10 Things You Need to Know Before Becoming a Chief

FRI seminar highlights factors from building an effective team to "sweating the small stuff"

By Shannon Pieper
Published Thursday, August 25, 2011

Apparently, a lot of people in the fire service—including a lot of chiefs!—are curious about what they should know, or should have known, before they become chief officers.

The session “Things I Wish I Would Have Known Before I Became a Fire Chief” was packed, with numerous people standing in back. Many identified themselves as active chiefs.

Chief Tom Jenkins V and Deputy Fire Chief Jake Rhoades, both of the Rogers (Ark.) Fire Department, shared 10 things they feel are essential to being an effective chief officer.

For those of you who couldn’t squeeze in the room, here’s a quick recap:

1. Assemble an effective team. Rhoades and Jenkins use the acronym DETAILS to demonstrate what qualities to look for:

Diversity in the field
Experience—not necessarily length, but type
Team-oriented
Attitude—positive leadership cascades downward
Intelligence
Loyalty—to the organization, to the members, to the position of the chief
Specialization—expertise in different areas

2. Be a positive influence. Your attitude has a great affect on employee morale. Jenkins argued that most fire departments don’t celebrate enough he advocates celebrating graduations from academies, retirements, new apparatus, committee work, grants.

3. Realize you’re just a slice of the pie. Imagine fire chiefs wearing shirts with the city logo on them, rather than the department logo. Ridiculous, right? But Rhoades and Jenkins point out that the “we’re an island” mentality of many fire departments hurts them in the long run. Fire chiefs need to collaborate with their city government counterparts and get involved with economic development. “If the city grows, the fire department grows,” Jenkins said. (Note: They’re NOT advocating that chiefs wear city polos!)

4. Sweat the small stuff. Chief officers tend to focus all their attention on big items like the budget, ISO, accreditation, and strategic planning. No doubt, these things are very important. But little details matter too, especially to the troops. Showing you’re in touch with the day-to-day stuff, making such the stations are kept up, can make a big difference to the frontline firefighters.

5. Know your stuff. Members have to respect you; you’re the chief! But in reality, you want them to respect the person, not just the office. How do you do that? By constantly self-educating, training and continuously learning. And it doesn’t hurt to admit when you don’t know things, too. An apology when you mess things up goes a long way to building trust.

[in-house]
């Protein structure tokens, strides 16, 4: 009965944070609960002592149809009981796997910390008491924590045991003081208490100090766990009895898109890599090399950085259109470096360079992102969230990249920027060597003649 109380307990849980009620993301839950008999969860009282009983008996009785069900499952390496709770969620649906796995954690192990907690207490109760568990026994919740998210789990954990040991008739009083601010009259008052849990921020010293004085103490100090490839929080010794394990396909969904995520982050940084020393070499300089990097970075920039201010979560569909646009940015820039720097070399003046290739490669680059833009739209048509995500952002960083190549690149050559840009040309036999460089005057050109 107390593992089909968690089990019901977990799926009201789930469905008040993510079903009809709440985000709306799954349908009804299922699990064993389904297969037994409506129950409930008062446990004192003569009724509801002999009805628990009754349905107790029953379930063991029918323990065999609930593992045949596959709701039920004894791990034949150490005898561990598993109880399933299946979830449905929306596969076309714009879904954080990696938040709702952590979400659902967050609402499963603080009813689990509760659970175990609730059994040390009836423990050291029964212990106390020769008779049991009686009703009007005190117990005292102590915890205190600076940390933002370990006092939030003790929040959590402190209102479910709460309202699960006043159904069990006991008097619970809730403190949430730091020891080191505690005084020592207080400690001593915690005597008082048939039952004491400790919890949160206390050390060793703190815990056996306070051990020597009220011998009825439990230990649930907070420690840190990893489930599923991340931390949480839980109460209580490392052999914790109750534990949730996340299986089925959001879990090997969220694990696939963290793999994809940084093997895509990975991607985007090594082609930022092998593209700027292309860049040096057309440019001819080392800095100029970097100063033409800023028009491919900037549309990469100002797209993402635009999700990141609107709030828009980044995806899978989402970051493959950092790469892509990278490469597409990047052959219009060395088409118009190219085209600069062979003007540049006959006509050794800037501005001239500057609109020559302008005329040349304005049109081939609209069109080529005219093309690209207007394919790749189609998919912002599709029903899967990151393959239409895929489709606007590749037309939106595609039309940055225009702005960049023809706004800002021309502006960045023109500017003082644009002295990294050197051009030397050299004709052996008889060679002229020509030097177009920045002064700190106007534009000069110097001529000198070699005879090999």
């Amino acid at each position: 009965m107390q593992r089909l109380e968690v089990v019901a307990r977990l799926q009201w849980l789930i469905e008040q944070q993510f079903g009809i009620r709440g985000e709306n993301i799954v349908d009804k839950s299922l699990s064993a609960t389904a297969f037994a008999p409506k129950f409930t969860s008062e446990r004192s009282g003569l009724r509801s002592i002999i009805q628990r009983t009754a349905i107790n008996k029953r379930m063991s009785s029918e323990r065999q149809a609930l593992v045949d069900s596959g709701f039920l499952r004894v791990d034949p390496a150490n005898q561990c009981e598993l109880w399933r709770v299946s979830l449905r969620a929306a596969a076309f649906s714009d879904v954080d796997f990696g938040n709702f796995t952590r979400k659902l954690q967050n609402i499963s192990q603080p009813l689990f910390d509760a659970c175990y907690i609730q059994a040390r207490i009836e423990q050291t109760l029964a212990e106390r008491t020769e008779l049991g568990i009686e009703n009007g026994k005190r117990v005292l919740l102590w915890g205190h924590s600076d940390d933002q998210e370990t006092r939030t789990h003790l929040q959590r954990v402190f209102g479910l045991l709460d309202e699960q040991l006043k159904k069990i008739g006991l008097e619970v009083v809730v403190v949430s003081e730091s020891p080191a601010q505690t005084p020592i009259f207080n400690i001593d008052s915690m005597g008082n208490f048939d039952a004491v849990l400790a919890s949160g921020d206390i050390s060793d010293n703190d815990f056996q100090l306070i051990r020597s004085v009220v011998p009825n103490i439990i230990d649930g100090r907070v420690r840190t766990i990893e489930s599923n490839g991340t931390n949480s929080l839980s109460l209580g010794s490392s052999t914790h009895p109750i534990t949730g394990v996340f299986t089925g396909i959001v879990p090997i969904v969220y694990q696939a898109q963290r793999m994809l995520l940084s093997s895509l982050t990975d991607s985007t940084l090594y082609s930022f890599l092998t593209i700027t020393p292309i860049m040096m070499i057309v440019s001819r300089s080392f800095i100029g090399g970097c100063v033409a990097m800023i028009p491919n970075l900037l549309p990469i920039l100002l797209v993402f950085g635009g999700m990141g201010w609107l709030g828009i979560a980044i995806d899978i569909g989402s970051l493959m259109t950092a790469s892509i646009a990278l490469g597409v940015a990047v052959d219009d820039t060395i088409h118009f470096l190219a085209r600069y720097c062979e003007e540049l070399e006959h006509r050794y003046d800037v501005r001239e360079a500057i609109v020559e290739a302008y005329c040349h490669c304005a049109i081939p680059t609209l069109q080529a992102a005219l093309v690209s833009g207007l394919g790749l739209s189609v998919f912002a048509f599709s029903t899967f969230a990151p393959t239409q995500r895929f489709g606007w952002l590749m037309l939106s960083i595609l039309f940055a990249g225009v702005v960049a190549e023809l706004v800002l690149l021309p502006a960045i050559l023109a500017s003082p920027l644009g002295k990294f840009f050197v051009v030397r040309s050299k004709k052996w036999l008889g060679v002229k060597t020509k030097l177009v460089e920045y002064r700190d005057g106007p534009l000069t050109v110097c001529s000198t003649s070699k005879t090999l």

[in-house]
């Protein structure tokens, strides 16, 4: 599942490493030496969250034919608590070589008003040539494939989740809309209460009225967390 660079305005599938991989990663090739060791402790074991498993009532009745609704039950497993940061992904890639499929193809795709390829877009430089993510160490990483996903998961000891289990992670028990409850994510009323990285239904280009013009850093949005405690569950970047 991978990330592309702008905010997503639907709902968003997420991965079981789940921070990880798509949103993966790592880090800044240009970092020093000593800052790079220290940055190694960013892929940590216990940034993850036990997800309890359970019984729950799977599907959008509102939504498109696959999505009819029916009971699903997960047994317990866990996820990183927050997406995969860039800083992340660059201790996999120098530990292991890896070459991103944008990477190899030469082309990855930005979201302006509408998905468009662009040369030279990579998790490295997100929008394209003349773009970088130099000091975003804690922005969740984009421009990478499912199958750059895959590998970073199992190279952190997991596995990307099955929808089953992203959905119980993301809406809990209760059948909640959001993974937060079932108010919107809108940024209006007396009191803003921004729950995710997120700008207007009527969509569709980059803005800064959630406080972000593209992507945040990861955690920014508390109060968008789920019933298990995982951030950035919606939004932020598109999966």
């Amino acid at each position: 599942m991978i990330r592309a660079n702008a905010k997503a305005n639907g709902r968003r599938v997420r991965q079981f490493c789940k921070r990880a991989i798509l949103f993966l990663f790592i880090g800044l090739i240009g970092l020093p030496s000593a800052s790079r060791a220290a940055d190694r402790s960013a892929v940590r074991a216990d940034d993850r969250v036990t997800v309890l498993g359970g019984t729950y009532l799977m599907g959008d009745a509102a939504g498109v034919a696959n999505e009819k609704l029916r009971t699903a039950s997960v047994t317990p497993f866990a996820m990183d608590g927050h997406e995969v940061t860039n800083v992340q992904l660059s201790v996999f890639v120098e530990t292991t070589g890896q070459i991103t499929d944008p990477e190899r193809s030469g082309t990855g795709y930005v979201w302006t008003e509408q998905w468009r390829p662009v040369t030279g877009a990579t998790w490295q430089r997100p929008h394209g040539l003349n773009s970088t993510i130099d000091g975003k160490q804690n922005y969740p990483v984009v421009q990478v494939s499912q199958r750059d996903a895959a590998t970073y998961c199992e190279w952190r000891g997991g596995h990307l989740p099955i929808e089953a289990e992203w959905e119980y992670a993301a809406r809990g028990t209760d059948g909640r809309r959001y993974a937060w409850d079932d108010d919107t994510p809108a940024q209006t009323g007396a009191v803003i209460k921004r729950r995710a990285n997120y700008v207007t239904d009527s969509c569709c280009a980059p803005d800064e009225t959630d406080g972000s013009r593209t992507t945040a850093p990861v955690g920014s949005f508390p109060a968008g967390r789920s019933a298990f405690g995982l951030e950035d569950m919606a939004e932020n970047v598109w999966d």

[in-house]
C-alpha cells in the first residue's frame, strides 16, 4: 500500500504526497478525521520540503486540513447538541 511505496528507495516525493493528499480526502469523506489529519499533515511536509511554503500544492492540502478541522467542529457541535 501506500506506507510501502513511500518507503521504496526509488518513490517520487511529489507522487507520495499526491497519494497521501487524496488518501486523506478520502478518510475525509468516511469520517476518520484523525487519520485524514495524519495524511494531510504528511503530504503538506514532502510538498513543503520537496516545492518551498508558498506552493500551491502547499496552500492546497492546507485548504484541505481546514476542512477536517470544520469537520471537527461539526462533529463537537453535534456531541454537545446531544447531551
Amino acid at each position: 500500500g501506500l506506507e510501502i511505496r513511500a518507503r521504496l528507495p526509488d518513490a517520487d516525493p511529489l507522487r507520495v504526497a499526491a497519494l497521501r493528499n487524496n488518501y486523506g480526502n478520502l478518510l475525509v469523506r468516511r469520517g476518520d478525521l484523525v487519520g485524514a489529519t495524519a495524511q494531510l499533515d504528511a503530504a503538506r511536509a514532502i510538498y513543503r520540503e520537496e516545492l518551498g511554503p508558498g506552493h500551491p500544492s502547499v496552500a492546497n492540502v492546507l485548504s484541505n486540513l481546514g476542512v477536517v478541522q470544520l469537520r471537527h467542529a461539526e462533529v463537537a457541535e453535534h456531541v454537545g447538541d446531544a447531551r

6. You can’t lead from an office—get your hands dirty! Participate in high-rise drills, company evolutions and training burns. Not only is this a good way to evaluate your company officers and BCs, but it builds rapport with the troops. And it keeps your skills sharp!

7. Know your weaknesses. What don’t you do well? Who can you trust to be honest with you? How do you make up for your weak areas? Jenkins noted that he took an EMD class when he realized he was having difficulties dealing with dispatch. Other common weaknesses: public speaking, time management, work/life balance, lack of follow through.

8. Don’t forget all the “terms.” There’s short, medium and long term, and chief officers must be cognizant of all of them. Jenkins and Rhoades define these terms by budget—short term is this budget, medium term is next budget, and long term is future budgets. You need to manage all three.

9. Watch out for bullets. Even the best chief officers will have a “bullet” shot their way from time to time. Having loyal people around reduces the number you’ll need to dodge, but there will inevitably be some. Stay politically connected, follow through, communicate, and you’ll reduce your vulnerability to these attacks.

10. Open doors. Being a chief officer is a temporary assignment, and it should be used to improve the department as much as possible and improve the lives of the members. You need to spend your time introducing new policies, programs and equipment that make working conditions safer, and make your members happier. “It’s OK to care about your legacy,” Jenkins says—just as long as you’re doing the right things to build that legacy.

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©2011, Kevin C. Rose/AtlantaPhotos.com

10 Things You Need to Know Before Becoming a Chief

FRI seminar highlights factors from building an effective team to "sweating the small stuff"
©2011, Kevin C. Rose/AtlantaPhotos.com